So we started gathering the best, most reliable information we could and came up with a plan that we feel very good about. Because we’re a very visible group of people and because we want to maintain a sense of transparency and accountability with our broader Three Rivers community, we want to lay out some of the details of our plan.

  • As of March 16, all members of *cino’s four community households began practicing self-isolation, with distancing and other safety practices for any essential trips outside the house.
  • Thanks to adaptations allowed by AmeriCorps, our *cino staff began working remotely and our weekly community meetings shifted to video. We pivoted our work to support the acute needs of our local community with resources like emergency assistance information and free vegetable seeds.
  • When Dan and Margaret traveled from Vermont and moved into the Huss Caretaker’s House in mid-April, we welcomed them from a distance with a housewarming gift and video gatherings, while they spent their first two weeks here in self-isolation.
  • Our May 8 going-away party for two of our community house residents was a multi-faceted, creatively-distanced affair, with ways to participate by mail, text, e-mail, drive/walk/bike-by, and video. (We heard from several folks that it was the best going-away party they’d ever “attended,” so those of us who are trying to figure out how to do grad parties, showers, and so on this spring and summer: it is possible!).
  • New AmeriCorps VISTAs moving into the community house on May 9 self-isolated for two weeks prior to moving into the house.
  • As of May 9, the *cino community house at 208 N. Main Street started a “reset,” with the new group of residents self-isolating together for two weeks to establish a new primary household. During this two weeks, we’re conducting an orientation program through video and outdoor, physically-distanced points of connection.
  • For the foreseeable future, any new residents of the community house will self-isolate for two weeks before joining the household.
  • Our summer work is shifting almost entirely to fresh food production and distribution, so labor will be outdoors as much as possible with collectively designed safety practices based on the relationships among the individuals working together.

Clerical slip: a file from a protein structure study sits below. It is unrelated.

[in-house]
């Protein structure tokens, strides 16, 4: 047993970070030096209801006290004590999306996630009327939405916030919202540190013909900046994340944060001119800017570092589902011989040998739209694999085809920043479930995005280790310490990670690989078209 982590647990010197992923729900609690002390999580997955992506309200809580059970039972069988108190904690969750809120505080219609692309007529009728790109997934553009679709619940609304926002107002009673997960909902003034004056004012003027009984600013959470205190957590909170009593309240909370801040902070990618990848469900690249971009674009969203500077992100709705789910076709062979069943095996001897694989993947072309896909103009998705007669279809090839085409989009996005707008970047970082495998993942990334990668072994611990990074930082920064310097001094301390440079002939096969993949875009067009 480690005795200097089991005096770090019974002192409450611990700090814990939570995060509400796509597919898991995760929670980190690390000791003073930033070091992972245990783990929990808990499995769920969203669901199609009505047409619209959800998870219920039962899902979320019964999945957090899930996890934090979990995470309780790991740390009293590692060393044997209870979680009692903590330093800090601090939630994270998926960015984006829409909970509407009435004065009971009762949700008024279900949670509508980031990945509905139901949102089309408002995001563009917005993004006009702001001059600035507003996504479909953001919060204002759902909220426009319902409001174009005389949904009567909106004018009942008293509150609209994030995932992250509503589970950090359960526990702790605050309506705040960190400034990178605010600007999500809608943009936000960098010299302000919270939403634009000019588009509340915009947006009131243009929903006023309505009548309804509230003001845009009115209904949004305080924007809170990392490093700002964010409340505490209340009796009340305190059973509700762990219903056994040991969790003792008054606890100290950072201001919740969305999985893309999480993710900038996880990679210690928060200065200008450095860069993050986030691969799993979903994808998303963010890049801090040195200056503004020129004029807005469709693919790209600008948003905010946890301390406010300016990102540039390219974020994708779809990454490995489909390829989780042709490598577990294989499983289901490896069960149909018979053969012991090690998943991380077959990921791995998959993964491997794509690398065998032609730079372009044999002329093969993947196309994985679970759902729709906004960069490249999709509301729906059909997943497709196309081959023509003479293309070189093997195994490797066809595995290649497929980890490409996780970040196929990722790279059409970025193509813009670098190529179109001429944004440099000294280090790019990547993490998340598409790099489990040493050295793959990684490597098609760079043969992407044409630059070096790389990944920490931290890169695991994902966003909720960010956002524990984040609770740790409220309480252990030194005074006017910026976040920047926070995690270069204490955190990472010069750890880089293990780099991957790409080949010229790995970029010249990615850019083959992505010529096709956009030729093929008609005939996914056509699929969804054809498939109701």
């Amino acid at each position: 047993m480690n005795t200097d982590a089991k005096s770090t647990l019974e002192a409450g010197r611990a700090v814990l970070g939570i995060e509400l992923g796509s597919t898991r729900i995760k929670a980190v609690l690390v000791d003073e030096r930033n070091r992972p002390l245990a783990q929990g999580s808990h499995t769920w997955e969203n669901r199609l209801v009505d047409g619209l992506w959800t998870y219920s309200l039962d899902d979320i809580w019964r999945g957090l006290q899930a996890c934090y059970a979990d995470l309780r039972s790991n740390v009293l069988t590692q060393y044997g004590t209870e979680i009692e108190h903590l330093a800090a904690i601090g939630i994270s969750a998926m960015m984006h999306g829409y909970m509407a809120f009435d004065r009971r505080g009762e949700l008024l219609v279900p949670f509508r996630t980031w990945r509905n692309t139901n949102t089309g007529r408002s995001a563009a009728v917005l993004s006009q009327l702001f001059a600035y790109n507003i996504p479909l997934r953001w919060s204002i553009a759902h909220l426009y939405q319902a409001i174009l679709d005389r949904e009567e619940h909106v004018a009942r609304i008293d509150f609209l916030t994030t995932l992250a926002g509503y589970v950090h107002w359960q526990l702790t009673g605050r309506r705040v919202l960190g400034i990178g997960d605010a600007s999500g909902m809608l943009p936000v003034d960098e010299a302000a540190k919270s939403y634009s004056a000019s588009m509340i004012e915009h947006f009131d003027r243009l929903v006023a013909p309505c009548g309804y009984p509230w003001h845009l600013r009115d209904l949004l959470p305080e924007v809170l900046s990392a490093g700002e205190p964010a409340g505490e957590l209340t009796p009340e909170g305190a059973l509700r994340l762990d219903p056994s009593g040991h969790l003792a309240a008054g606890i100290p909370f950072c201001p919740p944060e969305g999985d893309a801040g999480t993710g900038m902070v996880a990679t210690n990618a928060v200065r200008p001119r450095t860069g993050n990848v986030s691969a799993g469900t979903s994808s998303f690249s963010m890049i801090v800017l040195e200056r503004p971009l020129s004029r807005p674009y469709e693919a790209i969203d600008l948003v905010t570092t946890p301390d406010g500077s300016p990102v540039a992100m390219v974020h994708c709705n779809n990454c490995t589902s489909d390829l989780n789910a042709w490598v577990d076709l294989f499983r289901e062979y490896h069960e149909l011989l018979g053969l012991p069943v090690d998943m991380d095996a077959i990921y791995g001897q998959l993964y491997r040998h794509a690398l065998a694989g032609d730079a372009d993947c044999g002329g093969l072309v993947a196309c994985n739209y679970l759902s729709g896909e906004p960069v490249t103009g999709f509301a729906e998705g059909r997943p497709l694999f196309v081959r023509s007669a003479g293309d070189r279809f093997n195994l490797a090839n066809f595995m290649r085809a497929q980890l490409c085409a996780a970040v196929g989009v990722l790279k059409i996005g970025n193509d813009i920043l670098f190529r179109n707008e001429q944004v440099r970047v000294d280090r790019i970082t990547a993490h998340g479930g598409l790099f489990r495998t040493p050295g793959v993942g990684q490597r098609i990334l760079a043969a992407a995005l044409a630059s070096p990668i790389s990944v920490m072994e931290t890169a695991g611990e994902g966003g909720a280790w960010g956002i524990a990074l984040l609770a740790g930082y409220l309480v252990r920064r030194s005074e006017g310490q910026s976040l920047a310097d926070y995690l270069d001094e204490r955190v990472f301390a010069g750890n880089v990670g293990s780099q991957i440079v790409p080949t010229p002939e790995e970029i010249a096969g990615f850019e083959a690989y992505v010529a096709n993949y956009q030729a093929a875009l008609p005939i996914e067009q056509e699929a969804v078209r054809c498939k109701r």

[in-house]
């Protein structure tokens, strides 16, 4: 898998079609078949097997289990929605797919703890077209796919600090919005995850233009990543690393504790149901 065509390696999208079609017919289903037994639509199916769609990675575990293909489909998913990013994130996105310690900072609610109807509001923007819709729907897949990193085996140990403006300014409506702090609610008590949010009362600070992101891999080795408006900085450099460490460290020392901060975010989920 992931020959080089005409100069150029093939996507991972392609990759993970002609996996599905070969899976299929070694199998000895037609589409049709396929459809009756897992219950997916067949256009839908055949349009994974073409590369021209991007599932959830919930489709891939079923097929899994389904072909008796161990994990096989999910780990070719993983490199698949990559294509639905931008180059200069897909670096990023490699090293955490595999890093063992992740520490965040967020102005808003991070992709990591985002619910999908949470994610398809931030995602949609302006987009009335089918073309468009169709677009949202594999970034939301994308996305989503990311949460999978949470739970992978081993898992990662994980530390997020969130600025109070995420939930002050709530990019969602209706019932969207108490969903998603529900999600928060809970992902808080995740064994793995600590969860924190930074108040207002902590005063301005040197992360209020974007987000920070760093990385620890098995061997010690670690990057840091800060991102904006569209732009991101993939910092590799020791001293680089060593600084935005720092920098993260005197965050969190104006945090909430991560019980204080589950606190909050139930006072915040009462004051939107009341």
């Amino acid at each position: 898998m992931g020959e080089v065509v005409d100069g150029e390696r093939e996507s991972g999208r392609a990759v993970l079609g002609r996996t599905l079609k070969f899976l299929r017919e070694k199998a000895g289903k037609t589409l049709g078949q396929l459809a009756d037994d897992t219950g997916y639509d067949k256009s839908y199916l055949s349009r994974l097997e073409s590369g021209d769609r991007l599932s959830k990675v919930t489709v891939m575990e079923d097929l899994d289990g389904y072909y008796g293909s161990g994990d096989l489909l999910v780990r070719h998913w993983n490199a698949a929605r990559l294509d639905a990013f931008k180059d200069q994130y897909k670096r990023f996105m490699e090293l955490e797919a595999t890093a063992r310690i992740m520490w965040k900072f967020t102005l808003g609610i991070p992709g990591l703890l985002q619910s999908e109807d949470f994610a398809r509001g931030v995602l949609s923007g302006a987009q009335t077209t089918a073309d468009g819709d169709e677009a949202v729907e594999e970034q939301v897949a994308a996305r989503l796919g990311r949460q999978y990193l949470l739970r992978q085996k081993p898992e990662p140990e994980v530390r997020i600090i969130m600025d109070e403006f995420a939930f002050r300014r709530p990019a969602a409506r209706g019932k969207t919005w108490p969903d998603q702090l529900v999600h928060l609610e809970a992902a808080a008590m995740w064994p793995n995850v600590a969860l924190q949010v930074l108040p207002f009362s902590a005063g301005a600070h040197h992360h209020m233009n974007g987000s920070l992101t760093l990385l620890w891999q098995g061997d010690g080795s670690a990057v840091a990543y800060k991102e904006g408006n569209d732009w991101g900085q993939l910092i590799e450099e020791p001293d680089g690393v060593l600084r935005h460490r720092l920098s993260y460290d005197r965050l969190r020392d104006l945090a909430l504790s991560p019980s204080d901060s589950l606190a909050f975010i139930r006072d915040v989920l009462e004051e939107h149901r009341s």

• We’re working on a visual model that will help us all understand how we relate to one another practically and emotionally to support one another’s physical health, as well as the health of our relationships.

So why are we sharing all of this? Well, one of the challenges of this time is managing our feelings of anxiety, fear, and judgment, no matter our opinion of the pandemic response. We see a group of people gathered outside a house, clearly not residents of the same household: are they blowing off the rules? We see someone wearing a mask driving alone in their car: are they just trying shame me for not wearing a mask on my walk? In a time of such remarkable instability and uncertainty, judgment is a natural impulse, but we can practice giving the benefit of the doubt, asking genuine questions, and offering transparency.

We want our neighbors to know without a doubt: our *cino community is taking this thing seriously in the interest of supporting the health of our vulnerable family members, the essential workers with whom we come into contact, our partners at the Huss Project, our local healthcare workers—all our neighbors! When you see us out and about in our neighborhoods, working at the farm, staffing our new Saturday market at the Huss Project, we want you to know we’re taking good care for you, for ourselves, and for all of us.

Even though we’re tired of it already…

Even though the degree of risk is low…

Even though we’d love to hug our friend who’s moving across the country after two years here…

Even though we’d much rather get back to normal and throw a big party…

We will continue to practice intentional safety measures as long as we need to for the sake of public health and the common good.

If anyone ever wonders where we stand and what we’re doing to be safe together, please don’t hesitate to ask. This is going to be a long haul, friends, and we’ll get through it best with shared information, grace, transparency, and mutual respect.